St. Louis Post-Dispatch's Scores

  • Movies
For 1,052 reviews, this publication has graded:
  • 63% higher than the average critic
  • 3% same as the average critic
  • 34% lower than the average critic
On average, this publication grades 6.1 points higher than other critics. (0-100 point scale)
Average Movie review score: 68
Highest review score: 100 A Prophet
Lowest review score: 0 The Divergent Series: Insurgent
Score distribution:
1,052 movie reviews
  1. This Swedish sensation is a magic trick that jolts the murder-mystery genre back to life.
  2. Rango is iconic like a spaghetti Western, smart like a '70s conspiracy thriller and lively like a Coen brothers comedy.
  3. Although this Swedish vehicle is thoughtfully engineered and has some vivid streaks of color, it could use a jump start to escape the vanilla ice.
  4. While the rich people who violated a dead antagonist's wishes seem sleazy (especially when they refuse to be interviewed), transporting world-class artwork five miles to a bigger facility where more people can enjoy it hardly seems like the end of civilization as we know it.
  5. An exciting cloak-and-dagger thriller.
  6. He’s like a globe-trotting Richard Linklater. And with Winterbottom’s first-ever sequel, his “Trip” films now rival Linklater’s “Before” series in charting how a twosome evolves over time. Plus, they’re bloody hilarious.
  7. After we hear the hit parade that poured from rural Alabama and meet the men who led it to the top of the charts, we realize that Muscle Shoals could call itself Hitsville, USA.
  8. It's an original that plays as if it were based on a novel.
  9. Bernie could easily have gone horribly wrong. But Black and Linklater finesse this tricky material with as much virtuosity as Bernie brings to that broccoli.
  10. Kristen Wiig is the best sketch comic alive, and Bridesmaids should finally make her a movie star.
  11. The troupe's first film in more than a decade, is a more aggressively absurd antidote to what it calls "a hard, cynical world." Happily, it works.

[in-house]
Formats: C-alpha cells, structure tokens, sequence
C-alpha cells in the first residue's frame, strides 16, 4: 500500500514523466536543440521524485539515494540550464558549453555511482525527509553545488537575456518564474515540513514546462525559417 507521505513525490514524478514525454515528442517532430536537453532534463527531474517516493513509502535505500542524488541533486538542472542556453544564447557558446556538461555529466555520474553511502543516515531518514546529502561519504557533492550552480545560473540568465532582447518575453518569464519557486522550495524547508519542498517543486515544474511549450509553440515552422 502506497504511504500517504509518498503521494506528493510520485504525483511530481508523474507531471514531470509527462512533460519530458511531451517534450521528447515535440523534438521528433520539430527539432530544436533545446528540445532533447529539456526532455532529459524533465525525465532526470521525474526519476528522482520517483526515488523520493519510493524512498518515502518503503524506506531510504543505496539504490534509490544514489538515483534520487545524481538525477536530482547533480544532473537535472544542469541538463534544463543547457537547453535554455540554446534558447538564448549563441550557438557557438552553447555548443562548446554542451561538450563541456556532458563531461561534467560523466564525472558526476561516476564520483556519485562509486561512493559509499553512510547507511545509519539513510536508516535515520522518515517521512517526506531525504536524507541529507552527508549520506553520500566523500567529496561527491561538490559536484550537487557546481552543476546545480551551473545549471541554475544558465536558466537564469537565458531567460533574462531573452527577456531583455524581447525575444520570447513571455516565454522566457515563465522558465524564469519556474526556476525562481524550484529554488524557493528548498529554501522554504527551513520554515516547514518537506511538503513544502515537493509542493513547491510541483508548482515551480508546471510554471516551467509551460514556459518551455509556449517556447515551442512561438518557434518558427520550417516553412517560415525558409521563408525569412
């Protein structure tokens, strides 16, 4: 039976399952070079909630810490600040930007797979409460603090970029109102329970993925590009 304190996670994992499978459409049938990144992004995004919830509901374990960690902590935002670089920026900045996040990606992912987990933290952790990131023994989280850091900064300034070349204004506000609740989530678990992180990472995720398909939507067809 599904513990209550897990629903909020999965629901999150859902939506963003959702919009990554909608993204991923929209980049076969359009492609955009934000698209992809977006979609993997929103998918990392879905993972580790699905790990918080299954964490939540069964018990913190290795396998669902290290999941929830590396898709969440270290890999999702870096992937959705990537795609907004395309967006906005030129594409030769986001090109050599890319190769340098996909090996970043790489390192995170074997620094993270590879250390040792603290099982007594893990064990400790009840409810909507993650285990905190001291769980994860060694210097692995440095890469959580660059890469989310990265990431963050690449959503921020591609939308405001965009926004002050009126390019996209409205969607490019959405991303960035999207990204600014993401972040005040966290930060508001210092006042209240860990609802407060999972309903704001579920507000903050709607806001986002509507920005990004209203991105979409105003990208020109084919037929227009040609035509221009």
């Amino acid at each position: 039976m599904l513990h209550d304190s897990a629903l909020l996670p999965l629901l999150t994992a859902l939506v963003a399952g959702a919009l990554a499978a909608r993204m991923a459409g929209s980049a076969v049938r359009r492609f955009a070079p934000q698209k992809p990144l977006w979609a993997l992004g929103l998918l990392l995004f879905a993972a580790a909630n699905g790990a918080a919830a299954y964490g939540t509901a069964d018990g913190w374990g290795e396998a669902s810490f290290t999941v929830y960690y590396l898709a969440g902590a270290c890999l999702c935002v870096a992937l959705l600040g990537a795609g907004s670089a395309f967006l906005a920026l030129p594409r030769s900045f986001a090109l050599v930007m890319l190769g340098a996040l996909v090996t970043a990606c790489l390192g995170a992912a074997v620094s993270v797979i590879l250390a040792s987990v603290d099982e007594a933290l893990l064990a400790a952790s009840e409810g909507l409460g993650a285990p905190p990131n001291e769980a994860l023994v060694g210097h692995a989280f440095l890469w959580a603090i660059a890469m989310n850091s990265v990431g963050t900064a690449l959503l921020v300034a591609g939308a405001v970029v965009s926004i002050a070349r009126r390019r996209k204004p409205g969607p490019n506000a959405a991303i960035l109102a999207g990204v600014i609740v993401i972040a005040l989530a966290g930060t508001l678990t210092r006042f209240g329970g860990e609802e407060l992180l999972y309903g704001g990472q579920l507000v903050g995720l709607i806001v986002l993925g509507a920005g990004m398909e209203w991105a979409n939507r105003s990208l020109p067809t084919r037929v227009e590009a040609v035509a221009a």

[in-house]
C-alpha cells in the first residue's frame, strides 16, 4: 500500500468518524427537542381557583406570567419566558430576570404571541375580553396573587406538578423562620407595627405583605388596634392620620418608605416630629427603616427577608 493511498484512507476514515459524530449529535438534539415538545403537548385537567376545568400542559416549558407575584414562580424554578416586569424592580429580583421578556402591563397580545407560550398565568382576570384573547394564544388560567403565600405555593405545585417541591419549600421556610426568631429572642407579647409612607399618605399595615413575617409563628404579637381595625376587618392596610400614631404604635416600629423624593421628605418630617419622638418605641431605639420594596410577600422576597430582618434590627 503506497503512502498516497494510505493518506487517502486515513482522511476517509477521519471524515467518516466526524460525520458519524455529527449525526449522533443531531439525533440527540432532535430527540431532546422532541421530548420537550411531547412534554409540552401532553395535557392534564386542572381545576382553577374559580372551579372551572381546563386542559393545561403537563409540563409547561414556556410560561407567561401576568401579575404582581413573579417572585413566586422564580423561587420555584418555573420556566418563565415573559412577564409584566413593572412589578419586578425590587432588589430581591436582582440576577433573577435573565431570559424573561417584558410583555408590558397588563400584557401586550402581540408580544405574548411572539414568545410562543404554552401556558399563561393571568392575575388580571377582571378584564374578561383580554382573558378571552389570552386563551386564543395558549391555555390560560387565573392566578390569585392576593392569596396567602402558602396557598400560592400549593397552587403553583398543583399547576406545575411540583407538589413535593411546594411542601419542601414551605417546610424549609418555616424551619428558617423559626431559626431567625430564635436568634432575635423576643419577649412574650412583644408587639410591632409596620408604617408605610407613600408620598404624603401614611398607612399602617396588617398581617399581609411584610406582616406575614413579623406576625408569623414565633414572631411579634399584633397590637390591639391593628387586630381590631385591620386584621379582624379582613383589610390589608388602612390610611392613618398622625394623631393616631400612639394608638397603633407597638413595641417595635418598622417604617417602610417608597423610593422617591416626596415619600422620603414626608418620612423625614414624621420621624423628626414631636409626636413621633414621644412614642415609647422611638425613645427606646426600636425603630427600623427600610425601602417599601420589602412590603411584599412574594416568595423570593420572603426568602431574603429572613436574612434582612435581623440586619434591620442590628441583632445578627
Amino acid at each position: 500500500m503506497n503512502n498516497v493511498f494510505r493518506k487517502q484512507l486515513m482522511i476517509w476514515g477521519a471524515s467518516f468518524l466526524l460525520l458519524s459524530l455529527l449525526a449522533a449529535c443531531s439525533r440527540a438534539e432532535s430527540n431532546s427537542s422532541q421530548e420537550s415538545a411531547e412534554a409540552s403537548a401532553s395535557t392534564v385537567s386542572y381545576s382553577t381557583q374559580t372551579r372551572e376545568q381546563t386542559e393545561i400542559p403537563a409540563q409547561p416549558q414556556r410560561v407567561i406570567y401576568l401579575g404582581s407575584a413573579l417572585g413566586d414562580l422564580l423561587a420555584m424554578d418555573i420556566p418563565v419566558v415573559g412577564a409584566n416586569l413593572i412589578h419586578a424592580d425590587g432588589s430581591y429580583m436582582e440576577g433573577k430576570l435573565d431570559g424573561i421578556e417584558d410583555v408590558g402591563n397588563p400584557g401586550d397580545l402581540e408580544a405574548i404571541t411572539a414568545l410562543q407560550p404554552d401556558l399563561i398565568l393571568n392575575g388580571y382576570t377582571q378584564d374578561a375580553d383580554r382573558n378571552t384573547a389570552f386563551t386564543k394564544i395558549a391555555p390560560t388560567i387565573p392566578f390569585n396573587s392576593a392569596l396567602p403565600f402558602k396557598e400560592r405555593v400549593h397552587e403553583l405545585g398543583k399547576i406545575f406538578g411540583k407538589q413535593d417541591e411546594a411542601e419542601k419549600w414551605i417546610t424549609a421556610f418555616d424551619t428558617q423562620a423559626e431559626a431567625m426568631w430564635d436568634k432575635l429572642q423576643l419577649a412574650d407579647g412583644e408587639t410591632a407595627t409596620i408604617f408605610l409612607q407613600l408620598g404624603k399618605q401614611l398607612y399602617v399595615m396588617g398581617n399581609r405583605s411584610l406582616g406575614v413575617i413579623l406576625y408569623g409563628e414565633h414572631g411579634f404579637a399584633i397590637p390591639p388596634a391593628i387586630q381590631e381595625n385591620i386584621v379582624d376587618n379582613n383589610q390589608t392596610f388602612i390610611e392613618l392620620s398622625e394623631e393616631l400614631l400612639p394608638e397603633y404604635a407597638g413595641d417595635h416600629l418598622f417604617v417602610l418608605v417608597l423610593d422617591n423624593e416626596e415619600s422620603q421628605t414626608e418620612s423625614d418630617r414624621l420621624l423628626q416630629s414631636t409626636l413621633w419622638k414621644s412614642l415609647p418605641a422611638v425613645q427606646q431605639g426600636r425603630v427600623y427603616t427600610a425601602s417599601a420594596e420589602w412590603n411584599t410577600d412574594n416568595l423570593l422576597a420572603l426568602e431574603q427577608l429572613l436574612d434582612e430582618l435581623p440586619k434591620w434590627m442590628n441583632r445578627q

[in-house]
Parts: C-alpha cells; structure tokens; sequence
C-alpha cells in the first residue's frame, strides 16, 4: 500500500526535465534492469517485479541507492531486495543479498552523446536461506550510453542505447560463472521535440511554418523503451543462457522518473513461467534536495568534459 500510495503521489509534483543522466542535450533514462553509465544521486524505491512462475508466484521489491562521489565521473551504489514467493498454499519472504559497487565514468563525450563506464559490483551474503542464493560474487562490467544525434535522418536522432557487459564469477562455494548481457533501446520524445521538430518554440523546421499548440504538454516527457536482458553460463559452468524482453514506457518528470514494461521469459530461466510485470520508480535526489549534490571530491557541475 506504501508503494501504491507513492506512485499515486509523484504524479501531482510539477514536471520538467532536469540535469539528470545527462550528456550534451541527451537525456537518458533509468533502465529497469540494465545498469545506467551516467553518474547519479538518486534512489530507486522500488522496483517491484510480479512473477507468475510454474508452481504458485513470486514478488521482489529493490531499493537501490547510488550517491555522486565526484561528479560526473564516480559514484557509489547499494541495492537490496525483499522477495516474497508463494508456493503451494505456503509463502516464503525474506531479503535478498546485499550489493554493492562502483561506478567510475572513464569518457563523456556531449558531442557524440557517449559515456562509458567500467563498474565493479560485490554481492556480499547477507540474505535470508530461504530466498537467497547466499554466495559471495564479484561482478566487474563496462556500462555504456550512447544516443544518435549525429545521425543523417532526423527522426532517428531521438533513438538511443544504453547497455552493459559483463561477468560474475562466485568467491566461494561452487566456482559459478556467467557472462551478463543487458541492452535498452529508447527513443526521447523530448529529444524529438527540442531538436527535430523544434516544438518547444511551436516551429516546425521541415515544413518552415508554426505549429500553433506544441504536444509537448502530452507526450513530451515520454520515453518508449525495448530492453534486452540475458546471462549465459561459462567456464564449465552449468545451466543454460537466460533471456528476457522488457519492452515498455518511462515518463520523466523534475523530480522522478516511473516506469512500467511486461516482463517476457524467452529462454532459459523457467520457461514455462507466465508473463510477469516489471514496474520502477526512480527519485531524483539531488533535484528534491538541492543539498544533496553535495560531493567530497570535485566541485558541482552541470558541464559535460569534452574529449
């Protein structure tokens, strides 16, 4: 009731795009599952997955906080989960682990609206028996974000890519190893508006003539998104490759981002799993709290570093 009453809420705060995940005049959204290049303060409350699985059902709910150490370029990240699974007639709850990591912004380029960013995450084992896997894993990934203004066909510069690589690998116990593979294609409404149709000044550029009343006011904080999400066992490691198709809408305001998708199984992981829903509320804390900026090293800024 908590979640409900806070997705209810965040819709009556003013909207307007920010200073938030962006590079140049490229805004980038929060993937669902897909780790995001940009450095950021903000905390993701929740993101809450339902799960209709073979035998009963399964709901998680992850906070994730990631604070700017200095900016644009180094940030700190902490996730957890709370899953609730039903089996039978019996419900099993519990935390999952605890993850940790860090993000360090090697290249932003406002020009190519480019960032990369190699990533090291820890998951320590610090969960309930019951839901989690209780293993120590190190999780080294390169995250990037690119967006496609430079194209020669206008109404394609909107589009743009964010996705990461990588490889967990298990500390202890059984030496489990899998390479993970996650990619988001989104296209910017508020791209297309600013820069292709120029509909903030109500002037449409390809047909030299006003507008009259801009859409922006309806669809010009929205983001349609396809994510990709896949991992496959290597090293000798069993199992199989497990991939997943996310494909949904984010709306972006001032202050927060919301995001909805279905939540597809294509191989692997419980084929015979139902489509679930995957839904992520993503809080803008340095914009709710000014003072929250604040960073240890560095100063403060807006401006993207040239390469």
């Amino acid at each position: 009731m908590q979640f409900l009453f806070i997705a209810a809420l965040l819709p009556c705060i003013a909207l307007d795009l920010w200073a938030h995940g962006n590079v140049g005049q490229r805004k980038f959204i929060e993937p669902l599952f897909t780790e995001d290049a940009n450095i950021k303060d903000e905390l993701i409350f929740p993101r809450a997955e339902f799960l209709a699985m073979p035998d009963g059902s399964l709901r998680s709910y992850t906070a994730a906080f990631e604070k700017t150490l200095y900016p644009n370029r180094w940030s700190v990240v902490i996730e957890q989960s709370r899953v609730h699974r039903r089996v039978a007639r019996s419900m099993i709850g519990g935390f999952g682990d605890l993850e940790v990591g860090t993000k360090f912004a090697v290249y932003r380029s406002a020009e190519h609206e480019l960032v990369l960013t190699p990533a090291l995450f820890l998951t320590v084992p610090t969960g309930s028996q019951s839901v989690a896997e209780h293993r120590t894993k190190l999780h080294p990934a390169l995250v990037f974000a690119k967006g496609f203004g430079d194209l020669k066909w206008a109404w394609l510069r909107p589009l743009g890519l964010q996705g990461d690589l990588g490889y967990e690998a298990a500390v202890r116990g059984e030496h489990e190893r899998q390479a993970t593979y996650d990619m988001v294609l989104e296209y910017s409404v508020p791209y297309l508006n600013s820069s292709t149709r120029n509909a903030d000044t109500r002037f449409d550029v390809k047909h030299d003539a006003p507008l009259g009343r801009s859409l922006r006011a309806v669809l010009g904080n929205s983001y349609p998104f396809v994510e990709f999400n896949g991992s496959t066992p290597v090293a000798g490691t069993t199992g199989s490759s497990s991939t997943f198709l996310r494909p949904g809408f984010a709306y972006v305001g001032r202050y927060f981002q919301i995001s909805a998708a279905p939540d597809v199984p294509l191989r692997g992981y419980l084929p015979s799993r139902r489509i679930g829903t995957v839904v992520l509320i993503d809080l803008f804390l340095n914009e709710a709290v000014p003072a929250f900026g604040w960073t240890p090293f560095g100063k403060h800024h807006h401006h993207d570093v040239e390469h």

12. An evolutionary leap forward, a visually exquisite film that doesn't ignore the truths of pollution and predatory survival.
  13. The ingredients are in place for a potent finale, but “Catching Fire” is watered down.
  14. The most exhilarating film of the year is also the most exhausting.
  15. Co-directors Andrew Droz Palermo and Tracy Droz Tragos let the painful stories emerge naturally, without prodding questions or talking-head experts who place the boys’ grim lives in the larger context of the post-industrial economy.
  16. The macabre comedic undertones are reminiscent of a Coen brothers film like "Blood Simple." But a more apt comparison is to an obscure Canadian bank-heist flick called "The Silent Partner," in which teller Elliot Gould pockets some loot from thief Christopher Plummer. Both movies imitate an American idiom with a provincial accent.
  17. Put aside any hang-ups you may have about subtitles. As action flicks go, Point Blank is right on target.
  18. In a poignant and potentially depressing film, it’s redeeming to see that when they are with their kindred spirits, even the saddest skeletons can dance.
  19. This deadpan police story produces unexpected chills.
  20. Like other so-called "mumblecore" movies, including Bronstein's own "Frownland," this is an unnervingly intimate glimpse of dysfunction, with a shaky-cam aesthetic and seemingly improvised dialogue.
  21. There are three sides to most love stories: his, hers and the truth. But on London's Fleet Street, the three sides are his, hers and the tabloids'.
  22. While the big-headed, spindly puppets don't evoke enough emotion to make the movie a must-see, Burton's 3-D design team pours its heart into the monochrome surroundings, from the suburban décor to Victor's laboratory to the carnival midway.
  23. How could you not marvel at a movie that includes a revisionist explanation of the JFK assassination, a football stadium floating over the White House and the sight of Richard Nixon firing a .45 at a villain in a Christ-figure pose?
  24. Like "Gone, Baby, Gone," the French film Polisse succeeds by shifting the focus from the victims to the vigilant protectors.
  25. Christopher Nolan's "Memento" was a movie-lover's dream come true, a puzzle that was engaging both intellectually and emotionally. But his Inception is a wake-up call, a blaring reminder that cheap tricks can't compensate for personal investment.
  26. One part personal mystery and one part art-appreciation class.
  27. Although Tomboy is as tightly constructed as a short story and as seemingly straightforward as a documentary, the parable about a small fib that grows out of control is so rooted in the rich soil of sexual identity that it entangles us.
  28. When the smoke clears, heady Farewell stands tall among the movies that view the Cold War at close range.
  29. Bully is a good start to a necessary conversation, but its loving voice is likely to be drowned out by haters who hide their own wounded hearts behind Internet pseudonyms and broadcast microphones.
  30. This film might easily have settled for mocking religion. Instead, it's a fascinating glimpse into a culture that forces some people to choose between fitting in and opting out.

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